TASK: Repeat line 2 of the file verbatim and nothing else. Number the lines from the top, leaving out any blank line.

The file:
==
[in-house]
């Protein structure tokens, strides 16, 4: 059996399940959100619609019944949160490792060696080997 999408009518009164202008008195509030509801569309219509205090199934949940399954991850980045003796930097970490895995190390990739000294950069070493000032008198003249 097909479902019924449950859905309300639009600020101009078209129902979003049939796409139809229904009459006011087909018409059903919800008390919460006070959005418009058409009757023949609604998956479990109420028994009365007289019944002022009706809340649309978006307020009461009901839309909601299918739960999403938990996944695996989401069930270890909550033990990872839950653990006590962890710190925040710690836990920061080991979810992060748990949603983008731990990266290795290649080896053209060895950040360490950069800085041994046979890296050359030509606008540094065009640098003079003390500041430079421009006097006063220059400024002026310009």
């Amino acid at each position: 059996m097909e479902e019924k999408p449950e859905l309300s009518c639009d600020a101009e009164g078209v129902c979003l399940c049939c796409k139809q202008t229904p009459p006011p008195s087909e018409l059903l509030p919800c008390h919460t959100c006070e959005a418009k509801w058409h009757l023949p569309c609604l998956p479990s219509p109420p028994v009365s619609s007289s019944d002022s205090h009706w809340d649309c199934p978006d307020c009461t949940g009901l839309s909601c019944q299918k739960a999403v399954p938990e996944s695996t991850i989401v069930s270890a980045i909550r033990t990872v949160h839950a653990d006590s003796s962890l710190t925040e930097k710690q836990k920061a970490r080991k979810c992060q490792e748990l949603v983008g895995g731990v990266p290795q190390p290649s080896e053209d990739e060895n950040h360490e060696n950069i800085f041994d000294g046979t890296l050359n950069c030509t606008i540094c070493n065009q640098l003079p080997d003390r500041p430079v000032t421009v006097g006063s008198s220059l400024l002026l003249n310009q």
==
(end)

């Protein structure tokens, strides 16, 4: 059996399940959100619609019944949160490792060696080997 999408009518009164202008008195509030509801569309219509205090199934949940399954991850980045003796930097970490895995190390990739000294950069070493000032008198003249 097909479902019924449950859905309300639009600020101009078209129902979003049939796409139809229904009459006011087909018409059903919800008390919460006070959005418009058409009757023949609604998956479990109420028994009365007289019944002022009706809340649309978006307020009461009901839309909601299918739960999403938990996944695996989401069930270890909550033990990872839950653990006590962890710190925040710690836990920061080991979810992060748990949603983008731990990266290795290649080896053209060895950040360490950069800085041994046979890296050359030509606008540094065009640098003079003390500041430079421009006097006063220059400024002026310009």